Once upon a time, this was one of rapidly growing Riga’s most important transport, logistics and business hubs. Located at the crossroads of various cultures and influences, the city retained its spine in the form of a practical and entrepreneurial approach to connecting the different interests of both the East and the Hanseatic League.
Hanzas Street has a special role in Riga’s development. It links two faces of the capital city: Krišjāņa Valdemāra Street, which is the idealistic functionalism-oriented symbol of the strength of the Latvian nation, and the cosmopolitan commercialism of the export harbour. At one end of Hanzas Street, one could find newly wealthy and eminent middle-class citizens of Riga, who created the art nouveau and eclecticism styles in the new Riga after the bastions of old city were dismantled in 1857. At the other end, lay a proletariat kingdom of stevedores, timber mill, railroad and dock workers, as well as washerwomen and factories.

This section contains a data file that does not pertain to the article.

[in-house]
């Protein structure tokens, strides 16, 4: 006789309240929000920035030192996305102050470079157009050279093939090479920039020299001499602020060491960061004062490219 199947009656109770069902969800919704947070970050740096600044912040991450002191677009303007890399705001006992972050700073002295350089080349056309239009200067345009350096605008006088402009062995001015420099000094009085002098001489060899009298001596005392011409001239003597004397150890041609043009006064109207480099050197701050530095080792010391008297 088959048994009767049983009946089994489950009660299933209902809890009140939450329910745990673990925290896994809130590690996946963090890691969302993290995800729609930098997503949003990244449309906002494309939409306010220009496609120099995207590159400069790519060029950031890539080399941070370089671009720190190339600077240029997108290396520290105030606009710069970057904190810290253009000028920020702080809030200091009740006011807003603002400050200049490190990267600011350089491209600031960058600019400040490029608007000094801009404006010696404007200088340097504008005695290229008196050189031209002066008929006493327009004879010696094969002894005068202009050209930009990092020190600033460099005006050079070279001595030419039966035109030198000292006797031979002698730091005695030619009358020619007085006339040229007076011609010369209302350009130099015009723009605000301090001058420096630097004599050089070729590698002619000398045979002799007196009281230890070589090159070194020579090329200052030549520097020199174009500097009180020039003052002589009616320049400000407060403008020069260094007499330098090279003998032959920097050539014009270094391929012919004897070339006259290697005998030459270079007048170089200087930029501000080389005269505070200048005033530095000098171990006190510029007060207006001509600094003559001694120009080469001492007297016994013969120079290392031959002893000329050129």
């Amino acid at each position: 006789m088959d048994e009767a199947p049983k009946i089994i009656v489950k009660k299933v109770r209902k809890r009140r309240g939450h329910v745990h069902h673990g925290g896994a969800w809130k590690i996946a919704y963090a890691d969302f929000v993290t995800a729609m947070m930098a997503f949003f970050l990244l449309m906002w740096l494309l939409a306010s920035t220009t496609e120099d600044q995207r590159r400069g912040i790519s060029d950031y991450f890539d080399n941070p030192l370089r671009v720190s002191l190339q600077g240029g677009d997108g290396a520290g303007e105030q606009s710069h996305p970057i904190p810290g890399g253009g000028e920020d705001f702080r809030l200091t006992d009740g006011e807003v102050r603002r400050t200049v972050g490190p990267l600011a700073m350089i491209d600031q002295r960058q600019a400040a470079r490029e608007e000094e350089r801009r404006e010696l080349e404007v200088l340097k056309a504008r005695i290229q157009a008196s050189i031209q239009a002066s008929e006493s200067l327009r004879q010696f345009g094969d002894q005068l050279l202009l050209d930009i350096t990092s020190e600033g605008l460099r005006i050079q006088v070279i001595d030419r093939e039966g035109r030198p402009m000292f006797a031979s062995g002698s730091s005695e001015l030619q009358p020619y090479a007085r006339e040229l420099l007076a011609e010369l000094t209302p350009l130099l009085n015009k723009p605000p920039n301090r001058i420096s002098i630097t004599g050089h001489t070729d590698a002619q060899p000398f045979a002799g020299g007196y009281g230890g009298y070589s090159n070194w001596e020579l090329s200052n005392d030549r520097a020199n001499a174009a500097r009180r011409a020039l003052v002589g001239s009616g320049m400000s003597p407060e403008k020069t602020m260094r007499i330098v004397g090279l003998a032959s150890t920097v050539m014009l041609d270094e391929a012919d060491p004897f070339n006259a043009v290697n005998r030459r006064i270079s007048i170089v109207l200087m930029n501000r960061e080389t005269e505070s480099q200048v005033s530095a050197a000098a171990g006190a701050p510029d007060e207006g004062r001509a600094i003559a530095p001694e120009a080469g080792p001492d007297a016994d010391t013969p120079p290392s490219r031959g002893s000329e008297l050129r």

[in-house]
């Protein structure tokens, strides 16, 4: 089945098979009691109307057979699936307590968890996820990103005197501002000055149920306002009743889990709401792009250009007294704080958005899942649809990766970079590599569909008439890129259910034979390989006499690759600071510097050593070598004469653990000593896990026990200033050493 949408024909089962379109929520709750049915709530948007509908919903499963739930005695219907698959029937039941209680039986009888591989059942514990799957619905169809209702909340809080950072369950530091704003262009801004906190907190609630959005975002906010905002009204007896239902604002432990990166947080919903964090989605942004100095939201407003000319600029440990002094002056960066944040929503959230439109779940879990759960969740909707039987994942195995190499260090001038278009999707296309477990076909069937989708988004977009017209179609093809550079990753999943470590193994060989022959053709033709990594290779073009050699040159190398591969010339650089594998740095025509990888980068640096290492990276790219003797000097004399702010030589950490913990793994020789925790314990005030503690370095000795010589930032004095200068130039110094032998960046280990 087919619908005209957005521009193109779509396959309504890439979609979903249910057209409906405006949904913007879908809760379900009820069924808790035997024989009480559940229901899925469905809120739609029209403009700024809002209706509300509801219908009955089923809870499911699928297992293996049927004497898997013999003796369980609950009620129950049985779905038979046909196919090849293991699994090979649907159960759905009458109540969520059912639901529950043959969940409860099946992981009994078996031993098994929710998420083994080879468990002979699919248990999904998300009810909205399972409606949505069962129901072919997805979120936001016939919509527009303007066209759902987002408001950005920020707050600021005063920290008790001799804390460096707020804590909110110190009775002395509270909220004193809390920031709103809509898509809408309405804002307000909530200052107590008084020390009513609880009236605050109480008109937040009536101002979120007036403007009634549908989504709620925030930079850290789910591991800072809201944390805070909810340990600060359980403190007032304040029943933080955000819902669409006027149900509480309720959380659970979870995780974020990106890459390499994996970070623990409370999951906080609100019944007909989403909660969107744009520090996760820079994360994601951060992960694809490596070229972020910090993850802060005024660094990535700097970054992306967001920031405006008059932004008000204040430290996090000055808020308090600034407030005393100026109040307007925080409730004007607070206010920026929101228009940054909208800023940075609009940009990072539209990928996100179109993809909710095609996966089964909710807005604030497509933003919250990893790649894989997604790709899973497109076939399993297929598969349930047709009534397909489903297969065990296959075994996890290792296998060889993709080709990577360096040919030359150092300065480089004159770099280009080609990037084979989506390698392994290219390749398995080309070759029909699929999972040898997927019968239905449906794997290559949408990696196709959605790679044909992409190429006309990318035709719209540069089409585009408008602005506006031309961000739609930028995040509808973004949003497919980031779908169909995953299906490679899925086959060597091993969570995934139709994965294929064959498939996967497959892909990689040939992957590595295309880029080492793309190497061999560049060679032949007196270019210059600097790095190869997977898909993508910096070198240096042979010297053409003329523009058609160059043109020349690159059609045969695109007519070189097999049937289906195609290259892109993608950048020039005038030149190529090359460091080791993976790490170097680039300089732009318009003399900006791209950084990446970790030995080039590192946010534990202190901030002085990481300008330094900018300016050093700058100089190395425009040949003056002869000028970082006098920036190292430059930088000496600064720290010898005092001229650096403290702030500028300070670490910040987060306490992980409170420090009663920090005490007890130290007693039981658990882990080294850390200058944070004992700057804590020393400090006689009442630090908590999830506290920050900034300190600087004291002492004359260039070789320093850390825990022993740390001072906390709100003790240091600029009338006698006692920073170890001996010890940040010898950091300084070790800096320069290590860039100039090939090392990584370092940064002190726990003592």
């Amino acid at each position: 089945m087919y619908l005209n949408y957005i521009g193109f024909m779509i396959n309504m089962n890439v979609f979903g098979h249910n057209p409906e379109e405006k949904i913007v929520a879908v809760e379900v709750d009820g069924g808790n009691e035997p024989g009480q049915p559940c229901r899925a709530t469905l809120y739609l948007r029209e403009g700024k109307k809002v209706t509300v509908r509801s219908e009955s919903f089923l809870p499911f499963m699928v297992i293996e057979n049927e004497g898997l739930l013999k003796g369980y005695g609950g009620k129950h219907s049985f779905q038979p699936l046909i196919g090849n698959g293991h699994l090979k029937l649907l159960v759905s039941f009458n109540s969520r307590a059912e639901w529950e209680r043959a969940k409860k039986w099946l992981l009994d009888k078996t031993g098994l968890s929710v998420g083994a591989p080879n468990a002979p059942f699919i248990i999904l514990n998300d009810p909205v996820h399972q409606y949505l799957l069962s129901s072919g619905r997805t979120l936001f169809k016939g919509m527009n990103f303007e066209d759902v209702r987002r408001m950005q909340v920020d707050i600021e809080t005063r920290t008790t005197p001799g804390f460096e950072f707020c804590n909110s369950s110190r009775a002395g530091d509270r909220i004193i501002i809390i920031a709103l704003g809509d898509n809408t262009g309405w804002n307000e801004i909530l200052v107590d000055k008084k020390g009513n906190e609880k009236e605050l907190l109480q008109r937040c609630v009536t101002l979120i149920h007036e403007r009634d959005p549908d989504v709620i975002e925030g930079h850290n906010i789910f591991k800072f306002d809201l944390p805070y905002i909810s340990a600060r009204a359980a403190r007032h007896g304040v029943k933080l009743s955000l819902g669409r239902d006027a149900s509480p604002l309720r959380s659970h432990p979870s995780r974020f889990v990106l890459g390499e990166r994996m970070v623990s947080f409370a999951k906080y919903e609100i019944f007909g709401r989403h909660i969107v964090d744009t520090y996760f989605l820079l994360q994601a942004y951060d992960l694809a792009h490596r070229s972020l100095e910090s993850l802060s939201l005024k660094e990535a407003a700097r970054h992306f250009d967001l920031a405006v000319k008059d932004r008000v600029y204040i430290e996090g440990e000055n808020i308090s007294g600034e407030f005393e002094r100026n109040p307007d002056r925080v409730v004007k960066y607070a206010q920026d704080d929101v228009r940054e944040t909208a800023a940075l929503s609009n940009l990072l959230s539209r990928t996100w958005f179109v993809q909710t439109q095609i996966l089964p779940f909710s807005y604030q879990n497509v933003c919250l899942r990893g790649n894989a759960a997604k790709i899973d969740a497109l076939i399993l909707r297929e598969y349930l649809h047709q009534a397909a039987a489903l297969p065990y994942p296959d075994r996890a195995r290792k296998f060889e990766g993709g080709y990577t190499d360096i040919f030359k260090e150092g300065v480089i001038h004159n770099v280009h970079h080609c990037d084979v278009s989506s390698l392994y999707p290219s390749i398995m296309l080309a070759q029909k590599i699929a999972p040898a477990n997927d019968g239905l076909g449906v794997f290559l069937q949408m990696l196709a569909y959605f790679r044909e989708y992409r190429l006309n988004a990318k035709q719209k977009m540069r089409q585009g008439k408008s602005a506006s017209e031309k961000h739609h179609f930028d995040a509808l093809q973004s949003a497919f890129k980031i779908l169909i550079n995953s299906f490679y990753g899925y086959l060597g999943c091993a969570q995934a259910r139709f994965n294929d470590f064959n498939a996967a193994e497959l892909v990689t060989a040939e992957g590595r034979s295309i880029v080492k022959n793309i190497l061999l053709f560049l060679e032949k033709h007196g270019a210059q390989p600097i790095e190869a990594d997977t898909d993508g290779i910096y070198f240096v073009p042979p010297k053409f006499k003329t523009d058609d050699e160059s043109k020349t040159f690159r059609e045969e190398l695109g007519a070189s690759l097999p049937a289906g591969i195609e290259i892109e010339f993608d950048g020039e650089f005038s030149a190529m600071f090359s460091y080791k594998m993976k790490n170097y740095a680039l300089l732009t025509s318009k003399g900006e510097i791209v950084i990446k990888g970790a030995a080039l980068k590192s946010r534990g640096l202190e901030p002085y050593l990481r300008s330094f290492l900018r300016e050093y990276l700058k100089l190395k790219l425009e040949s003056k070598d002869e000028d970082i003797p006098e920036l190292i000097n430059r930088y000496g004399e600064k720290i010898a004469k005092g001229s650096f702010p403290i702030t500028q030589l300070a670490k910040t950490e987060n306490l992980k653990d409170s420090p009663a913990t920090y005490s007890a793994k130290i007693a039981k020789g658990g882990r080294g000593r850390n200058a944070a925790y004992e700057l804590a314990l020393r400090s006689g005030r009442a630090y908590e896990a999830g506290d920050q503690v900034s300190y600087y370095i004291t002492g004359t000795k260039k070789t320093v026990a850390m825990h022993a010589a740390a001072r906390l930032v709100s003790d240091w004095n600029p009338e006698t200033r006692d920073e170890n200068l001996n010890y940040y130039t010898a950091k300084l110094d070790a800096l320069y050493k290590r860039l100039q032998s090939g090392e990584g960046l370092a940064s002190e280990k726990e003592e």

At that time, the street known nowadays as Ganību dambis that stretches north from the New Hanza territory was a beautiful avenue with four lines of charming willows, behind which there was a much more prosaic cattle trail leading to the city pasture. Despite this, the avenue was popular among Riga’s citizens, who used to take their elegantly-attired ladies for leisurely afternoon strolls in the shade of these willows.
Later, Riga Goods Station was built within the New Hanza territory. In 1872, the Riga–Mangaļi railway line was built followed 20 years later by the construction of a branch line to the Andrejsala grain elevator. In 1903, grazing land was secured adjacent to the second kilometre of the elevator branch line. Riga Goods Station was built on this plot of land. It consisted of a depot for receiving and dispatching trains, sorting wagons, a goods yard, and loading and unloading tracks. Nowadays, all that remains is the station building.